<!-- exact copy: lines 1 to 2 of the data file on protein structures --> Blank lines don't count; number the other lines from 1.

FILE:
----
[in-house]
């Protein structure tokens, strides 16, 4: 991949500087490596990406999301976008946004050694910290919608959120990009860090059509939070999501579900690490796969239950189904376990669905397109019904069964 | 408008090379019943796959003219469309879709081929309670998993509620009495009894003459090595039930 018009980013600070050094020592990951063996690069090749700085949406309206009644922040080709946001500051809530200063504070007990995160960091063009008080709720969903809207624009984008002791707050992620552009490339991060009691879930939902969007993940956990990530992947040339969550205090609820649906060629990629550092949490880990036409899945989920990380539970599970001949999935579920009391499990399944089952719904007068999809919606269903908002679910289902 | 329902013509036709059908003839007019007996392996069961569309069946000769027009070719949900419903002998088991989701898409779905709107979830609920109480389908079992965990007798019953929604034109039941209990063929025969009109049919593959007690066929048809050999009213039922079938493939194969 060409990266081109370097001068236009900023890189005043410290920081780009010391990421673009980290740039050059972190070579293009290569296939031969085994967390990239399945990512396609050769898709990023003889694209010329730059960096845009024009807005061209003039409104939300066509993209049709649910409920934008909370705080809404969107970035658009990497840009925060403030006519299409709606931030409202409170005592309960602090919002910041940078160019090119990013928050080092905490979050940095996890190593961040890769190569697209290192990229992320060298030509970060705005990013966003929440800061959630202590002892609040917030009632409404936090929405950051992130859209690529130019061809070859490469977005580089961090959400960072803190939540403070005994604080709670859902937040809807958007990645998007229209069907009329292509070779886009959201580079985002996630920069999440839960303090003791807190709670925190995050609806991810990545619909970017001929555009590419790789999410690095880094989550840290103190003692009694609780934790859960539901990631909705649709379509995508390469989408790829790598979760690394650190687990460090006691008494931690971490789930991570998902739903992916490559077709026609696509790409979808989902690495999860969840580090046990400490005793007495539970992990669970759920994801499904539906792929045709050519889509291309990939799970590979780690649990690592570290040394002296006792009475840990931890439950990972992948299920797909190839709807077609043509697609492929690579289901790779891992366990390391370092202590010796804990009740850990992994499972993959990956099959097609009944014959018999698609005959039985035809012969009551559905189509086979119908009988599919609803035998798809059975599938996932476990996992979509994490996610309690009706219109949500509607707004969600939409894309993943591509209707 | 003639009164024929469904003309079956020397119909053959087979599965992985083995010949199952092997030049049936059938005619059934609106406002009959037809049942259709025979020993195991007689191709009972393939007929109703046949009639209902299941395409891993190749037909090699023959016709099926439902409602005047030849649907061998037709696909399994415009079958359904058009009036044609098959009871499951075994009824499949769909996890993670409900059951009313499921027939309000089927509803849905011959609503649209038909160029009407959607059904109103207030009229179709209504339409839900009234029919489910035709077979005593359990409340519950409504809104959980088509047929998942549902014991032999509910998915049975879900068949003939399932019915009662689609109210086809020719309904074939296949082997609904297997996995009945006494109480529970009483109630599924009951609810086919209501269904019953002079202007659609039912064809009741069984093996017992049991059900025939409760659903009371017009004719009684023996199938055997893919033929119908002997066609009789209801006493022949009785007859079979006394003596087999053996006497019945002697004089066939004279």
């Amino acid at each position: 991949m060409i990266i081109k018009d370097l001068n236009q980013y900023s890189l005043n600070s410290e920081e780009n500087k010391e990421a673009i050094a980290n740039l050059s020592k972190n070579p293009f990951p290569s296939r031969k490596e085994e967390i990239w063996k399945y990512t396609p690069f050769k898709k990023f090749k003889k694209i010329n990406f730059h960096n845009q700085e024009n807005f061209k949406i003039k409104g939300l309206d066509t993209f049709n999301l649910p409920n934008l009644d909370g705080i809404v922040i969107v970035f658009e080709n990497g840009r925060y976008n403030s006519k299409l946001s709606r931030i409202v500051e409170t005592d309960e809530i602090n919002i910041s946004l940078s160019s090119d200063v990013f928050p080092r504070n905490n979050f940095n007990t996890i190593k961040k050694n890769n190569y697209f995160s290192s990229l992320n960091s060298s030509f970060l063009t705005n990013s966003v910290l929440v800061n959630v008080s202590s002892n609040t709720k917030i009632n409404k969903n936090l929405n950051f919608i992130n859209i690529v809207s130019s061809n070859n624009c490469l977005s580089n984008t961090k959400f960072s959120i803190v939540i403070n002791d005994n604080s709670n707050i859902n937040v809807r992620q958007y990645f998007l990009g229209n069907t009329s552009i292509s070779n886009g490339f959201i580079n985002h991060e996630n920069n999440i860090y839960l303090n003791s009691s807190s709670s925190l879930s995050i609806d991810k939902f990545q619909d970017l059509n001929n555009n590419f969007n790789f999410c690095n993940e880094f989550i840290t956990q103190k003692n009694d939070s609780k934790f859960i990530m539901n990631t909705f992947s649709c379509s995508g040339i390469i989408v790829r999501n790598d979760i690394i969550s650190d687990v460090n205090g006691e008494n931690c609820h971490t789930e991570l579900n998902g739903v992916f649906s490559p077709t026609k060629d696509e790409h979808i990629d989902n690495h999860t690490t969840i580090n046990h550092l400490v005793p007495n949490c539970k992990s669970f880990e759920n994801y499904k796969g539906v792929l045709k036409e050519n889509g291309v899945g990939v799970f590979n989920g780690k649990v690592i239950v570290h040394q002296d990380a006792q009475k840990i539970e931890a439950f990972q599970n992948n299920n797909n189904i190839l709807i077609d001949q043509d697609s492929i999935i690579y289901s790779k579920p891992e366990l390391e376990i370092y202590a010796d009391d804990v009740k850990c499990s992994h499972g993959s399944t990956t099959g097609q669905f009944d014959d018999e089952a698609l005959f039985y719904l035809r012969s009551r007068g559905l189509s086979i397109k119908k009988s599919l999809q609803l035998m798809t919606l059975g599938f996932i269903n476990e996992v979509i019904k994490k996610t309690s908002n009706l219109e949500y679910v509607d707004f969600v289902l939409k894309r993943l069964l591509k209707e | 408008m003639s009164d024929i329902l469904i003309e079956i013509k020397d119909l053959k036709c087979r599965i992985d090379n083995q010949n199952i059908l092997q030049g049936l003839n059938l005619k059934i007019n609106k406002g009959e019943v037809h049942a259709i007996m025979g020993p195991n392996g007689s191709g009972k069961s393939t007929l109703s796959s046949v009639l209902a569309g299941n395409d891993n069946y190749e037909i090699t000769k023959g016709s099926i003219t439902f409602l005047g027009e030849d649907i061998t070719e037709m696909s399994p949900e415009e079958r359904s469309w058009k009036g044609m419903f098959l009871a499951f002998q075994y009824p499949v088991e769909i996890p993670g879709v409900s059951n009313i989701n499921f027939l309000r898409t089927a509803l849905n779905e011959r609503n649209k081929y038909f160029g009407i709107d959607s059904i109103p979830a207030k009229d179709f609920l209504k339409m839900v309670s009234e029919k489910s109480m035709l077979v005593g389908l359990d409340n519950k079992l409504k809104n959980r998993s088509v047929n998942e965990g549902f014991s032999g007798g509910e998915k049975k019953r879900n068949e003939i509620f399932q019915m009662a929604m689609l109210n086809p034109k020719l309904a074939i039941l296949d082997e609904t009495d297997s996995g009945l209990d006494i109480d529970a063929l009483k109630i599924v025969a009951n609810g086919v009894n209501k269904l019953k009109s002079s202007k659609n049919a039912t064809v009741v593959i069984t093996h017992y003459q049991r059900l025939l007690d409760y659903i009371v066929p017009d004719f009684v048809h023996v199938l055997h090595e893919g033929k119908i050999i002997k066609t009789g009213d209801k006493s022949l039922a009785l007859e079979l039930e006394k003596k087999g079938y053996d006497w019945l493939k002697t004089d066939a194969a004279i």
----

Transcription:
[in-house]
């Protein structure tokens, strides 16, 4: 991949500087490596990406999301976008946004050694910290919608959120990009860090059509939070999501579900690490796969239950189904376990669905397109019904069964 | 408008090379019943796959003219469309879709081929309670998993509620009495009894003459090595039930 018009980013600070050094020592990951063996690069090749700085949406309206009644922040080709946001500051809530200063504070007990995160960091063009008080709720969903809207624009984008002791707050992620552009490339991060009691879930939902969007993940956990990530992947040339969550205090609820649906060629990629550092949490880990036409899945989920990380539970599970001949999935579920009391499990399944089952719904007068999809919606269903908002679910289902 | 329902013509036709059908003839007019007996392996069961569309069946000769027009070719949900419903002998088991989701898409779905709107979830609920109480389908079992965990007798019953929604034109039941209990063929025969009109049919593959007690066929048809050999009213039922079938493939194969 060409990266081109370097001068236009900023890189005043410290920081780009010391990421673009980290740039050059972190070579293009290569296939031969085994967390990239399945990512396609050769898709990023003889694209010329730059960096845009024009807005061209003039409104939300066509993209049709649910409920934008909370705080809404969107970035658009990497840009925060403030006519299409709606931030409202409170005592309960602090919002910041940078160019090119990013928050080092905490979050940095996890190593961040890769190569697209290192990229992320060298030509970060705005990013966003929440800061959630202590002892609040917030009632409404936090929405950051992130859209690529130019061809070859490469977005580089961090959400960072803190939540403070005994604080709670859902937040809807958007990645998007229209069907009329292509070779886009959201580079985002996630920069999440839960303090003791807190709670925190995050609806991810990545619909970017001929555009590419790789999410690095880094989550840290103190003692009694609780934790859960539901990631909705649709379509995508390469989408790829790598979760690394650190687990460090006691008494931690971490789930991570998902739903992916490559077709026609696509790409979808989902690495999860969840580090046990400490005793007495539970992990669970759920994801499904539906792929045709050519889509291309990939799970590979780690649990690592570290040394002296006792009475840990931890439950990972992948299920797909190839709807077609043509697609492929690579289901790779891992366990390391370092202590010796804990009740850990992994499972993959990956099959097609009944014959018999698609005959039985035809012969009551559905189509086979119908009988599919609803035998798809059975599938996932476990996992979509994490996610309690009706219109949500509607707004969600939409894309993943591509209707 | 003639009164024929469904003309079956020397119909053959087979599965992985083995010949199952092997030049049936059938005619059934609106406002009959037809049942259709025979020993195991007689191709009972393939007929109703046949009639209902299941395409891993190749037909090699023959016709099926439902409602005047030849649907061998037709696909399994415009079958359904058009009036044609098959009871499951075994009824499949769909996890993670409900059951009313499921027939309000089927509803849905011959609503649209038909160029009407959607059904109103207030009229179709209504339409839900009234029919489910035709077979005593359990409340519950409504809104959980088509047929998942549902014991032999509910998915049975879900068949003939399932019915009662689609109210086809020719309904074939296949082997609904297997996995009945006494109480529970009483109630599924009951609810086919209501269904019953002079202007659609039912064809009741069984093996017992049991059900025939409760659903009371017009004719009684023996199938055997893919033929119908002997066609009789209801006493022949009785007859079979006394003596087999053996006497019945002697004089066939004279």